Power, harassment, silence and theatre
I am tired and angry about continuously seeing the ‘women as victim’ trope performed on our stages and screens. In the few instances where women are portrayed as seeking power, they are often ultimately punished for doing so.
Are we staging the truth of women’s existence to expose it to the light, or are we denying access to alternative narratives that would help women express their strength and power in a positive way? I think both are simultaneously true.
I was deeply uncomfortable recently watching the Suppliant Women on the stage of the Gaiety – precisely they were suppliant, not defiant. I also wonder about the cost for those women who perform these types of roles, and are cast to perform them again and again over the lifetime of their careers – what does this do to them?
I recall Joanna Crawley’s excellent analysis of Polish theatre in this regard, which she spoke about at a #WakingTheFeminists public meeting. What does it do to us as audiences when we witness artwork about past traumas? Are we at some level, traumatised or re-traumatised by that experience, in our bodies, or does art help us reframe and transform the traumas of the past? Theatre, as much as it has the power to positively transform our culture and be inclusive and healing, also has the power to replicate and perpetuate its inequalities.
According to psychoanalyst Darian Leader, we literally stage our traumas to achieve both closeness and distance from them. We connect with fictional stories to reconnect what is broken in us. In his book The New Black, Mourning Death and Melancholia he argues that “the place of the arts in a culture [is as] a set of instruments to help us to mourn. The arts exist to allow us to access grief… In our unconscious use of the arts, we have to go outside ourselves to get back inside.”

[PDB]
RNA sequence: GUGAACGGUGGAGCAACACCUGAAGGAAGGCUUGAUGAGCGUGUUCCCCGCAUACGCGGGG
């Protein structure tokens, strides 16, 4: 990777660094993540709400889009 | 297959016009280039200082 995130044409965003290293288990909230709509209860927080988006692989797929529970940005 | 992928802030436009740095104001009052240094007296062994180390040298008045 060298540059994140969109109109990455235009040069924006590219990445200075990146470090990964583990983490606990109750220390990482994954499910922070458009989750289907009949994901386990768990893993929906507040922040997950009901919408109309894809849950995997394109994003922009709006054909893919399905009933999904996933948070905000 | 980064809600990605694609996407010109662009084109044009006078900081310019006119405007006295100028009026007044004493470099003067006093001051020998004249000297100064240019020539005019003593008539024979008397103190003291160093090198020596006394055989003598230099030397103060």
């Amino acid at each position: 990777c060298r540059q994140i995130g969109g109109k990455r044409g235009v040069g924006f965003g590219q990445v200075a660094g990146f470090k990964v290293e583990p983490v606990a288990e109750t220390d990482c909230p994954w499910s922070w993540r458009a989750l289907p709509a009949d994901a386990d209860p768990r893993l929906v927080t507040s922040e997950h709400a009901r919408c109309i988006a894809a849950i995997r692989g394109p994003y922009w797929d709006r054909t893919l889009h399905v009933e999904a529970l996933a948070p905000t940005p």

We need to pull our focus right back and see and hear clearly what the theatre is showing us about women’s experiences. Until we acknowledge and address the violence against women in real life, the theatre we unconsciously programme will continue to scream this violence at us. Will we finally listen? Will we finally speak the unspoken in the real world? Will we make space for more powerful and strengthening narratives about women to allow us to shape a different destiny for half of humanity? This isn’t just about one person, or one incident, or only the theatre sector. It’s everywhere. But in the theatre, we have the power to start to tell different stories from different perspectives, to begin to reshape the culture.
This has begun with Grace Dyas, Lisa Tierney Keogh and others and their great bravery in speaking up. Their truths begin to displace the deceit and abuse of power that has gone unchallenged too long.
It also challenges those of us who may not have been directly affected by bullying or abuse, but knew it went on. We had all heard stories. I believe there’s not a single senior person working in Irish theatre today who hasn’t heard the stories, or has been aware of bullying, abusive behaviour.